African Ingenuity at Maker Faire Africa 10

Over 500 Inventors, Makers, Designers & Artists from all over Africa especially, Kenya, Uganda, Tanzania, Rwanda, Ghana, South Africa & Burundi convened at the fore-court of the University of...

Over 500 Inventors, Makers, Designers & Artists from all over Africa especially, Kenya, Uganda, Tanzania, Rwanda, Ghana, South Africa &

Cyrus Kabiru displaying his glass-less glasses at MFA10

Burundi convened at the fore-court of the University of Nairobi, Kenya for the 2-day African ingenuity event which actually showed case a cross section of latest and most creative innovations in Africa and by Africans.
MFA10 was in its 2nd year and was organized by volunteers that included Erik Hersman (AfriGadget) together with TED Africa producer Emeka Okafor, Mark Grimes from, Jennifer Wolfe, Henry Barnor of GhanaThink and social designer, Emer Beamer of Butterfly Works.
The idea behind the event is to create a platform that showcases the ingenuity in the informal sector or what is called Africa’s second economy. There’s a great phrase to describe this in Kenya where this sector is called the “jua kali”. A Swahili term for “hot sun”, this phrase refers to those people who sit in the sun on the side of the road making goods for sale.
The event, whose main sponsors included General Electric, Google, Twaweza, Mozilla, and Engineering for Change, aims to promote African ingenuity, technology & development.
According to Emeka Okafor – Event Curator at MFA10;

“We’re excited to be coming together with Kenyans to celebrate the signing of their new constitution… The fair is free and open to the public on both Friday and Saturday; 27th – 28th from 10am to 6pm and inventions will be demonstrated and put to work.”

“There is a huge need for more local manufacturing in Africa. If you take Kenya as an example, the economy is beginning to improve, and a lot of this is driven by technology and big business such mobile operators, ISPs and technology companies. But underpinning almost every single African economy is this ‘jua kali’ sector, the informal manufacturing base that makes it work. There’s definitely more need for platforms that showcase the innovation that happens in this sector,” says Erik Hersman.
There were a lot of inventions, products made from simple materials and a whole lot at the fair. Among the designers and makers that really intrigued I and other inventors at the fair were;
Robert Mburu; a physics teach living in Nairobi was the winner of GE’s Best Innovative Inventions Award at MFA10. His security system links cameras, televisions, alarm systems and mobile phones. This idea came about when his television set got stolen and he decided to use very simple tools to design a security system.
For his prize, he’s meeting General Electric’s Chief Scientist at the John F. Welch Technology Centre in Bangalore, India where he’ll get the opportunity to explore and develop on his invention. According to Deo Onyango, GE Commercial Director for East Africa;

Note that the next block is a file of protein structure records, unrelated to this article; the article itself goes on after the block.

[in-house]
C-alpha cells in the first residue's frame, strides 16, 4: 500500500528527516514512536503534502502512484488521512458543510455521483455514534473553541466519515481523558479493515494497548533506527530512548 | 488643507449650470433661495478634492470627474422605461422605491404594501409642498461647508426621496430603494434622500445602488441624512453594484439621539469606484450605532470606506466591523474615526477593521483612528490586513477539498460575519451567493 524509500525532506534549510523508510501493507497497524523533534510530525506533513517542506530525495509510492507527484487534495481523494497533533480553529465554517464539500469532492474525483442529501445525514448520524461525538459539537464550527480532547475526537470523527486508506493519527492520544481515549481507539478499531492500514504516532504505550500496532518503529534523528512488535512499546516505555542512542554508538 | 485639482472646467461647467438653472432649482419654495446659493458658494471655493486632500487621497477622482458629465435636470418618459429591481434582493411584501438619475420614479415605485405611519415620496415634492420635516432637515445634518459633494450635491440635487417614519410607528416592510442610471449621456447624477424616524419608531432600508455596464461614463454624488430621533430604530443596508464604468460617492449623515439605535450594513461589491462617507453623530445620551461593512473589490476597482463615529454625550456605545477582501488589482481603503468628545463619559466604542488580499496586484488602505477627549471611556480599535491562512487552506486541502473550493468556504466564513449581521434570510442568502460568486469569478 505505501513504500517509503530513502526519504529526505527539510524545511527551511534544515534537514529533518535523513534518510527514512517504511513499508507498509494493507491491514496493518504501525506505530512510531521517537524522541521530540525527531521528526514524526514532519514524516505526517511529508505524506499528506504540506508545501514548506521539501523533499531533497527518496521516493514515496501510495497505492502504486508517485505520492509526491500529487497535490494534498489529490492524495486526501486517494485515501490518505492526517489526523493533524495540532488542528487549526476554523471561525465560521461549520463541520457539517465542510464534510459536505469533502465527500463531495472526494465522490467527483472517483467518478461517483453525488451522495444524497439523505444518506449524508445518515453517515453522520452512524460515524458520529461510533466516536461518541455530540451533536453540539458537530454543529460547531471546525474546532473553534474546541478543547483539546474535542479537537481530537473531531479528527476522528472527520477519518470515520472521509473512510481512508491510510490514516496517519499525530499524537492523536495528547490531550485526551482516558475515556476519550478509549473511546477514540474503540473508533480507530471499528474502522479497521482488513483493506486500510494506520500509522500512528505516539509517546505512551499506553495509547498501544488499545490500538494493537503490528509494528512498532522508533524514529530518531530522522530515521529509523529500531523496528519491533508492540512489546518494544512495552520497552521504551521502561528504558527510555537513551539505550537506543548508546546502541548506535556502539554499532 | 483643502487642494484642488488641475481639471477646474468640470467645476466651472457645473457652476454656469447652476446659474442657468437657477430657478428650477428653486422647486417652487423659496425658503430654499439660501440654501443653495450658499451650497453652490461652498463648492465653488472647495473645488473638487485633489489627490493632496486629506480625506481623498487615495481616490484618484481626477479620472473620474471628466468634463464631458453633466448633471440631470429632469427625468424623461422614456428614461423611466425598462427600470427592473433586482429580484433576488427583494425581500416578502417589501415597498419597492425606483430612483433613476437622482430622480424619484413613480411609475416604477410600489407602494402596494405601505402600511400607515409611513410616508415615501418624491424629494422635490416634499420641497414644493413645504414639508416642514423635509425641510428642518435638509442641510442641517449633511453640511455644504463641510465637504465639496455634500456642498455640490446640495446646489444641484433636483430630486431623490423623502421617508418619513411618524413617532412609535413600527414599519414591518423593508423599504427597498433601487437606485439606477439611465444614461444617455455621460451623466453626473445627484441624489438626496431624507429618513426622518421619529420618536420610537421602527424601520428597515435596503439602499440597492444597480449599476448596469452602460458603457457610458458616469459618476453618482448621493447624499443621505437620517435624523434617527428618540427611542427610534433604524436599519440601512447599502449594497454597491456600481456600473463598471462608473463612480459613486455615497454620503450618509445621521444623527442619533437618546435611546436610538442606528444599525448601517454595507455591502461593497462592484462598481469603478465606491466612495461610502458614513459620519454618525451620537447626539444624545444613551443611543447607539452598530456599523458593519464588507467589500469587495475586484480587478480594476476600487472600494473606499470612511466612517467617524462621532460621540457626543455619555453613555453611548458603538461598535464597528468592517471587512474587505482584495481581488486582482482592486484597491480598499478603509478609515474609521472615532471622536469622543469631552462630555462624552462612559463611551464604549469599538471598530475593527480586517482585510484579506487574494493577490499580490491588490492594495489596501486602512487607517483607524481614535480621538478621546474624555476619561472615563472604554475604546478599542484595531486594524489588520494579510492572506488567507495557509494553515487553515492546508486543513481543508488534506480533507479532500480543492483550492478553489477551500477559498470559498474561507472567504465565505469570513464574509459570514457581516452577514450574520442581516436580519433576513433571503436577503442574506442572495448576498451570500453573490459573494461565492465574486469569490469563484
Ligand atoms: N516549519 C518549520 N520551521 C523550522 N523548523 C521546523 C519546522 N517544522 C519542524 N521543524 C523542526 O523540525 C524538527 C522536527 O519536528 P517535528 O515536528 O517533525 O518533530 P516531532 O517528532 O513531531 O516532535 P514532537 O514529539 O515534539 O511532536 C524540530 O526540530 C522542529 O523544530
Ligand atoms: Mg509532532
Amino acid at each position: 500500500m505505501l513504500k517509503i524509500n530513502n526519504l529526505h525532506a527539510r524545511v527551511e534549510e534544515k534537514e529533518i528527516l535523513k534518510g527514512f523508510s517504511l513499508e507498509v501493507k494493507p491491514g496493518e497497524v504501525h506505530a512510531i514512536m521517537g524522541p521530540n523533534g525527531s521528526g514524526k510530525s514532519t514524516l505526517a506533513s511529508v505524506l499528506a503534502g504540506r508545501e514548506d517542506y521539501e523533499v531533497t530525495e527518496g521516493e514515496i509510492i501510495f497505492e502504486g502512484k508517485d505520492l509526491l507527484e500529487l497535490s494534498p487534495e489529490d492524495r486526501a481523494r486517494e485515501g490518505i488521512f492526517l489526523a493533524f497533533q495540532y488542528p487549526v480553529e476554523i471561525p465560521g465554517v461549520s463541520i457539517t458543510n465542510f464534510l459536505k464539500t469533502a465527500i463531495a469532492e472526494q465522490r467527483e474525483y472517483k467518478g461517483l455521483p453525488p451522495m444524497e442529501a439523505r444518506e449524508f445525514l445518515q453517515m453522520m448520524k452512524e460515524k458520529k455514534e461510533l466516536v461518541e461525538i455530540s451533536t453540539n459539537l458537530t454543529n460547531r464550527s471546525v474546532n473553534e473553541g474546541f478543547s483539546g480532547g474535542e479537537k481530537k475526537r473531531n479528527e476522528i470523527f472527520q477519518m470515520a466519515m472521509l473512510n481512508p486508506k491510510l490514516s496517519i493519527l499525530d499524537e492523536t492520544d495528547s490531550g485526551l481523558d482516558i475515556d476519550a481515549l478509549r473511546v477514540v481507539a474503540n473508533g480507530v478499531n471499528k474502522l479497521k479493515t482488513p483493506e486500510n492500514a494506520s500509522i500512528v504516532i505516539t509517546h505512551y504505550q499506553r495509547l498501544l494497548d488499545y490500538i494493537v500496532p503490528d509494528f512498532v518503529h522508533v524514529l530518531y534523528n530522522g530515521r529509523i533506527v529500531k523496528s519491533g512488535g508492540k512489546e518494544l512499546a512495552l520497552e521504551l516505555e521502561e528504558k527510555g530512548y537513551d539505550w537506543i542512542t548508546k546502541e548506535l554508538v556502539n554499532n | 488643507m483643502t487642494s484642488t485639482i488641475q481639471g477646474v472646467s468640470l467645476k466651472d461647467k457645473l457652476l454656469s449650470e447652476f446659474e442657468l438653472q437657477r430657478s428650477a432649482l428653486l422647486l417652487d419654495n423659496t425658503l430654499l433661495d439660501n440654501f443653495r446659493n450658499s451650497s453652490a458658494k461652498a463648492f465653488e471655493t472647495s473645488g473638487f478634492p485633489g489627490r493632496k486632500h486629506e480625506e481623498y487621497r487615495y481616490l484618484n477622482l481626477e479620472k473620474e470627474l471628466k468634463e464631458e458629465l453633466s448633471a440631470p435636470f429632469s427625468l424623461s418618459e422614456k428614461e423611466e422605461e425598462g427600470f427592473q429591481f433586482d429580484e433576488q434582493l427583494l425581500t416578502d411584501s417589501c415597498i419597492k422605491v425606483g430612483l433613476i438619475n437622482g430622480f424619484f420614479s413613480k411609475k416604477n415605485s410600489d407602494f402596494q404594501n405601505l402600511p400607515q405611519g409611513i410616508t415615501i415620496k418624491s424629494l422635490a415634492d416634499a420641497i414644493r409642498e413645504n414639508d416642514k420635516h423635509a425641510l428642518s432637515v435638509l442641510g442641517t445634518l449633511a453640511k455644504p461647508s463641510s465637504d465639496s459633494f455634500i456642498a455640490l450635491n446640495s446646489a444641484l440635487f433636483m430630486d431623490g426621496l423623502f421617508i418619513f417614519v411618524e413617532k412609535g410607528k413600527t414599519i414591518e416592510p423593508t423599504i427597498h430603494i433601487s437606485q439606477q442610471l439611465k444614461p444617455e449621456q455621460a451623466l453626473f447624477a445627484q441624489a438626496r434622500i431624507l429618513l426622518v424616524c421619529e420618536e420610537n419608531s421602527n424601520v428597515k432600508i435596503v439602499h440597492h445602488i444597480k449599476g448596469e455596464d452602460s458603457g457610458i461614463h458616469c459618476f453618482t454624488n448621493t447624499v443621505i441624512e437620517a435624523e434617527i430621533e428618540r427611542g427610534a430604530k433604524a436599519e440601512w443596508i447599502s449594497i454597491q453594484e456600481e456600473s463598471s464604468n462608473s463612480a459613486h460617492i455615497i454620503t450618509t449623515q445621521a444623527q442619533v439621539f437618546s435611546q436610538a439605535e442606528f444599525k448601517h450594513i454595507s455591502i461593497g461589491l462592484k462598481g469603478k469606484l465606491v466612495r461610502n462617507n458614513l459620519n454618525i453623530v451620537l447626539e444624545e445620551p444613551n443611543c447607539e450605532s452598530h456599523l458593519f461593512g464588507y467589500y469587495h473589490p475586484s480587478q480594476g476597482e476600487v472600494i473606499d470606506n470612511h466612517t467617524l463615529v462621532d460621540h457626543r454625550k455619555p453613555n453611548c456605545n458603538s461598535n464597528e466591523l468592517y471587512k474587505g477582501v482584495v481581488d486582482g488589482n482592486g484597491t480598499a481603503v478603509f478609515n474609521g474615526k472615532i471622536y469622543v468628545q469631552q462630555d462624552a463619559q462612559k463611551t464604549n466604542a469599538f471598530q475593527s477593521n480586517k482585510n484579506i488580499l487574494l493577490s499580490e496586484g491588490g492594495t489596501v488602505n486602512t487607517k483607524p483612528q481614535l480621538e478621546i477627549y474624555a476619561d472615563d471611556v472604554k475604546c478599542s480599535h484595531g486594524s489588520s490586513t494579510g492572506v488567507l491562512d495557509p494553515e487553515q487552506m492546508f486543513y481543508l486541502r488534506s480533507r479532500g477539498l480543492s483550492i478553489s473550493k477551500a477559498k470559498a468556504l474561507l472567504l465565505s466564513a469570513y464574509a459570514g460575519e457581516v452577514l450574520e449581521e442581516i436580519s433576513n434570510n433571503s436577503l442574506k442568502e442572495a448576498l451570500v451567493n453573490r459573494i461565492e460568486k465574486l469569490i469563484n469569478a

“Mburu’s idea was a cut above the rest and also is in line with GE’s business initiative, eco-migration which promotes being environmentally considerate and producing products that are environmentally friendly without compromising the bottom line.”

Another Maker; Cyrus Kabiru, a Kenyan artist based at the Kuona Trust in Nairobi makes unique sunglasses from recycled material. Each pair of glasses is made only once; each one has its own name and story behind it, and they are each sold for a relatively inexpensive Ksh. 5000 ($60). “According to Cyrus, his work has been the glass with no “glass” made with found object is an idea he developed a couple of years ago. Also, his father never liked wearing “real glasses” therefore his desire to make something of this nature was born.”
One artisan/desinger whose work really fascinated me was Chika U. Okafor from Nigeria. He designed a prototype “Hawker Back-to-School Bag” that transforms into a foldable carrier bag to aid hawkers (street sellers). This way, they can ply their trade with ease and thus avail them the opportunity to educate themselves, train and retrain themselves to further empower themselves for present and future semi-skilled and skilled job opportunities.
Match-A-Maker; a project aimed at connecting Makers/Inventors offering solutions all over the world was made available online at the fair since it was introduced at the first MFA in Ghana last year. NairoBits and BLOC Kenya were the organization behind designing a website/blog for the makers, introducing them to social media’s positive effect on their inventions and also aiding them on whatever way they could technically.
In my opinion, this year’s event was a huge success. Congrats to the organizers for putting up such an interesting event. Hopefully, next year we shall be meeting again for Maker Faire Africa 11 somewhere in Africa.


Award-winning Ghanaian technology blogger, Mac-Jordan shares insights and stories on African innovations, digital marketing, startups, tech entrepreneurs and helpful tips for starter entrepreneurs. Get in touch: or text: +233(0)544335582.


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